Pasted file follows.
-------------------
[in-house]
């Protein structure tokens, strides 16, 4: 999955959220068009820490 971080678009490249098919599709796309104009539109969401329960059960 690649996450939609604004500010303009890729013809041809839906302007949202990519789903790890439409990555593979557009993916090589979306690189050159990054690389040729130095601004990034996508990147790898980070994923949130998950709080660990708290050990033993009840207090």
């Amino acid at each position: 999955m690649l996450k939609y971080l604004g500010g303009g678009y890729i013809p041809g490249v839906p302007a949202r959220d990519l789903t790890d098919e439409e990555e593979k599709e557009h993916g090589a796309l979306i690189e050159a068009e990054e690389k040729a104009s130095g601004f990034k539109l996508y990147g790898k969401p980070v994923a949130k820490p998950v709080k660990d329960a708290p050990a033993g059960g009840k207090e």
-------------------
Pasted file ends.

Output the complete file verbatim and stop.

[in-house]
């Protein structure tokens, strides 16, 4: 999955959220068009820490 971080678009490249098919599709796309104009539109969401329960059960 690649996450939609604004500010303009890729013809041809839906302007949202990519789903790890439409990555593979557009993916090589979306690189050159990054690389040729130095601004990034996508990147790898980070994923949130998950709080660990708290050990033993009840207090």
């Amino acid at each position: 999955m690649l996450k939609y971080l604004g500010g303009g678009y890729i013809p041809g490249v839906p302007a949202r959220d990519l789903t790890d098919e439409e990555e593979k599709e557009h993916g090589a796309l979306i690189e050159a068009e990054e690389k040729a104009s130095g601004f990034k539109l996508y990147g790898k969401p980070v994923a949130k820490p998950v709080k660990d329960a708290p050990a033993g059960g009840k207090e």